Ultimate patience means dealing with a two-year-old tantrum

This is the entrance to the Automotive Museum we went to this morning:

Which is also about as far as we got even after forking over $18 in tickets, $6 in parking and buying food at the restaurant. My toddler was having a tantrum. First, he didn’t want to go into any of the exhibits and toys that he could play with. So then we went to the restaurant so that he could have his snack, figuring that he was hungry. He was okay here and there, except that he would bang his elbows on the table and only want to eat blueberries. Once the blueberries ran out, he cried and wanted more. He was so loud we just had to leave the restaurant.

We then gave him the option of exploring the museum or going home. He wanted to stay at the museum. So we go further in, but he starts acting up again. He was so loud that we pretty much had to leave. He cried most of the car ride home and finally calmed down as we got closer.

I don’t know what else we could have done. We could have fed him more and more, but it didn’t seem like that was what was really bothering him, considering that he was complaining about everything. We couldn’t force him to go to the exhibits; he’d just be miserable and he’d be disruptive to everyone else there. Maybe we could have sat him in the car and waited til he calmed down and then tried going in. I didn’t think of that option til later, and perhaps we were just too exhausted that we subconsciously wanted to go home.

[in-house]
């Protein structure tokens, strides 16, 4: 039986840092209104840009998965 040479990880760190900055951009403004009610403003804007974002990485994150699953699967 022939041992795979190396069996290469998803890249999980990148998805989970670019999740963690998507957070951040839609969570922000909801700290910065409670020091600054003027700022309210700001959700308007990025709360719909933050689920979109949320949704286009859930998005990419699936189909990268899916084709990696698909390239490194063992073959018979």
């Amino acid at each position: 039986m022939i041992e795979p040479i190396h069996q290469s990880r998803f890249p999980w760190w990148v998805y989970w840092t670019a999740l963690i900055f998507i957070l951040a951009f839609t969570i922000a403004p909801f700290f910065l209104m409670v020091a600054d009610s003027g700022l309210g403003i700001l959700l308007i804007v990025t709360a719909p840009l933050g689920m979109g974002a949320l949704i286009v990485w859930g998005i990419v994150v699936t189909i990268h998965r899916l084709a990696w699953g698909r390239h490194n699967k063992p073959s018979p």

What a waste of money. In the car, the terrible in me wanted to yell right back at him. I just had to hold it in and tell myself that whatever frustration I feel, he probably feels five times more. At least I have a sense and definition of the situation; he doesn’t yet.

Ultimate patience also extends even after he’s done with his tantrum and is acting normally again. Because after all that exhaustion and frustration, all I wanted to do was to be alone for five hours. So when my toddler comes bouncing over to me all happy and cheerful saying he wants to read and play, it takes all the patience in me to respond with similar cheer. But ugh, cheer was nowhere near me. At least I did get to lie down a little bit and let him play with puzzles alone or with his dad.

I know there are kids who tantrum every day and multiple times at that, but oh how different we are in temperaments. Oh, well… in the end this is petty considering our blessings, and of course I still love him indescribably. And sometimes he even makes up for it. Like right now, he’s supposed to be napping but instead he’s next to the door chanting Swahili folk songs that he learned from a CD. You can’t stay mad at a kid who’s singing, “Ka mate, ka mate! Wiki dera! Wiki dera!”


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